“My marriage faced both internal and external forces before finally breaking down. I loved my ex-husband and sought to support him, make him happy and raise our children in peace. Just like any aspiring couple, I never looked forward to marital breakdown but it happened to me.
I remember how my greatest desire to make our marriage work put a strain on me, I lost so much weight. I tried all I could but it didn’t work. I had two children, a son and a daughter, and I couldn’t imagine myself bringing them up on my own. It was unpalatable.
I got born gain in 1977, and this remains to be the greatest and precious decision of my life. It’s this fact that kept me strong and in one piece when everything else seemed to fall apart.
I viewed myself like Joseph in the Bible who was thrown in a pit. I had nothing to hold onto but I knew that God was my only source of hope. This entire incidence taught me that, there are some situations that happen to prove that indeed God can pick you from any problem and lift you higher than you ever imagined. I was in tears, and agony,” she further explains.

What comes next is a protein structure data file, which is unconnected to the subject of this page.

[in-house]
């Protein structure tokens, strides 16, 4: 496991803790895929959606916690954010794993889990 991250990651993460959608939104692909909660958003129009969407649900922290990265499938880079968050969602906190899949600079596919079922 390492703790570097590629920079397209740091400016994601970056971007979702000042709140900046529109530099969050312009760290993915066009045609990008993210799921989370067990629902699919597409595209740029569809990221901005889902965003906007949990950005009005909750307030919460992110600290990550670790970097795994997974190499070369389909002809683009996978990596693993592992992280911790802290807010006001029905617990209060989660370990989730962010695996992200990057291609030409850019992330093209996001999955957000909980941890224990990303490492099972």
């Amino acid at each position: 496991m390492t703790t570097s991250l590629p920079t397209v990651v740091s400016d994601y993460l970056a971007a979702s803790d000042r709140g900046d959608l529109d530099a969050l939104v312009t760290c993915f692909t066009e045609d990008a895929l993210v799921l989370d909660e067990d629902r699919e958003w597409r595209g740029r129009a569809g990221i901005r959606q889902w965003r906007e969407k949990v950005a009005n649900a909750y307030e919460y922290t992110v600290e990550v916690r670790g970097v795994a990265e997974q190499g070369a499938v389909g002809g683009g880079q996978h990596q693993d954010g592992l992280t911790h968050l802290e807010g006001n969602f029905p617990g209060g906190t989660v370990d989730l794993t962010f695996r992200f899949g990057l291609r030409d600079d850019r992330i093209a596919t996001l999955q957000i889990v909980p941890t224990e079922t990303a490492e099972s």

But the most painful loss, she says, was her son Robert, who had been taken away from her custody. “Had it not been by the grace of God and my solid faith in Him, I would not have survived through the ’80s,” she writes in the first chapter of her autobiography, which sets the foundation of her faith and ministry, which has been around for 25 years now.
I did not get anything from my matrimonial home. I only had the clothes I was wearing. All my documents were gone. I wondered if there was a God because I couldn’t understand why he allowed all these problems to come my way. I was devastated and even contemplated suicide at some point but in the midst of all the tribulations, I knew my way of escape was in God. Our God is a strong tower where the righteous find refuge.
The Lord extended His grace and mercy to me. He picked me up and took me to His school of training and patiently polished me up. I discovered that the more I yielded to Him, the more experienced the working of the Holy Spirit within me and the more I felt at peace.
I was separated from my son for thirteen years but I am thankful to God that we finally reconnected in very miraculous ways. He is now an adult. My daughter is married and they are blessed with a son.
Her ministry and successes